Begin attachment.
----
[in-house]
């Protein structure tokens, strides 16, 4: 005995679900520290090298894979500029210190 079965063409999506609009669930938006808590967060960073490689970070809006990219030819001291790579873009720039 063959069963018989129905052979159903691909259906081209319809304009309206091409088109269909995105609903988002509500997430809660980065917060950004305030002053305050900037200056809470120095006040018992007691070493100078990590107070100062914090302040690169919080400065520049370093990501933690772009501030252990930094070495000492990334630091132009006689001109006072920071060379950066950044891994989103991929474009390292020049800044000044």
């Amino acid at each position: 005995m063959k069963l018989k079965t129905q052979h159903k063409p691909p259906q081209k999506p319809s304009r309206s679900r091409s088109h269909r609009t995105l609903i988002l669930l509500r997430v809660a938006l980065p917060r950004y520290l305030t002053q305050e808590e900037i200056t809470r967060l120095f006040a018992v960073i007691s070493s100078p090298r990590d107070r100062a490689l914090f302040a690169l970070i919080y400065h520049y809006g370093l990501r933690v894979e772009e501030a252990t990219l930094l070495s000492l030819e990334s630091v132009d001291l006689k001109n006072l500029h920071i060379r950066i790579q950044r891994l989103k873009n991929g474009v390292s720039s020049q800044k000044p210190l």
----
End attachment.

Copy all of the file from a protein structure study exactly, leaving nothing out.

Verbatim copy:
[in-house]
């Protein structure tokens, strides 16, 4: 005995679900520290090298894979500029210190 079965063409999506609009669930938006808590967060960073490689970070809006990219030819001291790579873009720039 063959069963018989129905052979159903691909259906081209319809304009309206091409088109269909995105609903988002509500997430809660980065917060950004305030002053305050900037200056809470120095006040018992007691070493100078990590107070100062914090302040690169919080400065520049370093990501933690772009501030252990930094070495000492990334630091132009006689001109006072920071060379950066950044891994989103991929474009390292020049800044000044």
């Amino acid at each position: 005995m063959k069963l018989k079965t129905q052979h159903k063409p691909p259906q081209k999506p319809s304009r309206s679900r091409s088109h269909r609009t995105l609903i988002l669930l509500r997430v809660a938006l980065p917060r950004y520290l305030t002053q305050e808590e900037i200056t809470r967060l120095f006040a018992v960073i007691s070493s100078p090298r990590d107070r100062a490689l914090f302040a690169l970070i919080y400065h520049y809006g370093l990501r933690v894979e772009e501030a252990t990219l930094l070495s000492l030819e990334s630091v132009d001291l006689k001109n006072l500029h920071i060379r950066i790579q950044r891994l989103k873009n991929g474009v390292s720039s020049q800044k000044p210190l």